The back of this painting notes the subject as Eglise de Maisons Lafitte, which indeed is a church, better known as Eglise Saint-Nicola, still standing in Maisons-Lafitte, not far outside Paris. However, it seems that the church, completed in 1878, has had some additions and subtractions since, including losing the patterned roof and blue steeple that contribute to making this painting so striking. (There's an image of an old postcard in photos that captures an earlyish 20th c. incarnation; I believe the painting depicts it shortly after completion, c. 1880s. I'm completely smitten it, worm holes and all; it just jumps off the wall, full of visual punch and sense of place and aura, too. With several shadowy little figures wandering around the place, making it feel moody and a bit desolate too, in just the right way. It appears to be signed along the right edge of painting, midway up.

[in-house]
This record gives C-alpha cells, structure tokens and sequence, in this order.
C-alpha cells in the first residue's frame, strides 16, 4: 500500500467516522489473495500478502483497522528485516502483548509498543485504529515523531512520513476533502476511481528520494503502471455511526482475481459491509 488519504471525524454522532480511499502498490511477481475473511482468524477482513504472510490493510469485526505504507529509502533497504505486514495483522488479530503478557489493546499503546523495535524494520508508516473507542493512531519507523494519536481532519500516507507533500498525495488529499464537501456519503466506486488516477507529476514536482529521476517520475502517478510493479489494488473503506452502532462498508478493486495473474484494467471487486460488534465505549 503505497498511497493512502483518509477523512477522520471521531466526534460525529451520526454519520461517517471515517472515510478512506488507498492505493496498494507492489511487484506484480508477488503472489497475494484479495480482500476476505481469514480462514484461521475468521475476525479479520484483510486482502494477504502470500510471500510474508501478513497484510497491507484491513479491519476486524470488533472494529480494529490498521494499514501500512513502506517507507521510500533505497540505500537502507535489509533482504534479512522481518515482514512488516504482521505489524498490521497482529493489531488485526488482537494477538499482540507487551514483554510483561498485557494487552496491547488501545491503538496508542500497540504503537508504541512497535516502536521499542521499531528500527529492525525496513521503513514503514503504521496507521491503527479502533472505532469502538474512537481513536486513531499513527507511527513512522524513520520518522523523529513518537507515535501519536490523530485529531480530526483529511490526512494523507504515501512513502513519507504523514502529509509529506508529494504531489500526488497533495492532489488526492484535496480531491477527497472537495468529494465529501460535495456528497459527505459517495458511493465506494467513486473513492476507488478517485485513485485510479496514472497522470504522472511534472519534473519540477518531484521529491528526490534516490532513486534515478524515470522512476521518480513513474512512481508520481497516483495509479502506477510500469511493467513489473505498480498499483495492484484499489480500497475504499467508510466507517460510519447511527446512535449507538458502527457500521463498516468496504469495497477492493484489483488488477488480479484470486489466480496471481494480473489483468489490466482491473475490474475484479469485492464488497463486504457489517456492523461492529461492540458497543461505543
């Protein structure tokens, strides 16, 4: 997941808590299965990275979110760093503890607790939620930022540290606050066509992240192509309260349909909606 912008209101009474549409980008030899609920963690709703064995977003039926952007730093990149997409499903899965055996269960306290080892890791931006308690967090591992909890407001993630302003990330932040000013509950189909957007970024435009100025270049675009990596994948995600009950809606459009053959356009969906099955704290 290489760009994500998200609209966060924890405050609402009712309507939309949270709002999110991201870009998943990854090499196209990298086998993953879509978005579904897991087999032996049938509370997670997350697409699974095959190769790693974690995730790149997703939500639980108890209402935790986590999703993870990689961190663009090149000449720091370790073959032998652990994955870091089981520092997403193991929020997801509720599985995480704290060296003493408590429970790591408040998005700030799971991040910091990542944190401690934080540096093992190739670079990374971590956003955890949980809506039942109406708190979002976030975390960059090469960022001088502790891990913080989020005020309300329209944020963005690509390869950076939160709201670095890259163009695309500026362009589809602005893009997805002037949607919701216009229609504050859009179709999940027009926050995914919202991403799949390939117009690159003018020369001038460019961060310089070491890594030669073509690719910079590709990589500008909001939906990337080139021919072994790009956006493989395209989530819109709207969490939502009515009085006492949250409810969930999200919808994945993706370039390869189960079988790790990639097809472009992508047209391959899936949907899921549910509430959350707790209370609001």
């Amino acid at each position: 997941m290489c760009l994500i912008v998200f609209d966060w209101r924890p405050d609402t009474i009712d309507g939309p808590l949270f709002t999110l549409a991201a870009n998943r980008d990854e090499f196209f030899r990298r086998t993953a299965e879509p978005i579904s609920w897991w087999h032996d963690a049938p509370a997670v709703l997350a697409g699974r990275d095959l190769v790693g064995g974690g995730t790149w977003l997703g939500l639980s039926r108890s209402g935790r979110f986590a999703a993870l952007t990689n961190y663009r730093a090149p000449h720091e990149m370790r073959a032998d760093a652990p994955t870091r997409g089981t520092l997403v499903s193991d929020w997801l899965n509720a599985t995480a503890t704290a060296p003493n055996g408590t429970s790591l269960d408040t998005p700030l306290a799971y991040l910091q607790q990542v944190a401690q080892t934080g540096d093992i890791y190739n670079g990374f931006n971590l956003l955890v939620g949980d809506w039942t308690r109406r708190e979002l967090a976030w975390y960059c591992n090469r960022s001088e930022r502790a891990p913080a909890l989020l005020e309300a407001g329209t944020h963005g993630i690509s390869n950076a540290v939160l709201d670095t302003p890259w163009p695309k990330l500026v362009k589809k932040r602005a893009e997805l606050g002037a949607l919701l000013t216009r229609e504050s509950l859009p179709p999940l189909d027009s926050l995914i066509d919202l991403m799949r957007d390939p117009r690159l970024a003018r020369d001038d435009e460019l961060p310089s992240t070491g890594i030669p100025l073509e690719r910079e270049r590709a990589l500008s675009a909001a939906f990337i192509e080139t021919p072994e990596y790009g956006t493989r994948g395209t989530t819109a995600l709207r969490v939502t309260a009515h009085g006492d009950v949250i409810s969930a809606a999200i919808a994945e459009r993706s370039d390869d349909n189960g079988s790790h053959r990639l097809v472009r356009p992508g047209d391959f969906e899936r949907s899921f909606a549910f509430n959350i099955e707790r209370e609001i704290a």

8 3/4" x 5 3/8", oil on wood panel. Obviously, there are tiny scattered holes from woodworm, evidencing age, and some loss as result to upper left corner. I know from the previous seller that the painting was recently non-invasively treated to prevent any further damage. There is additionally one small scrape to the surface of the painting toward the bottom of the tree to the right of the foreground figure.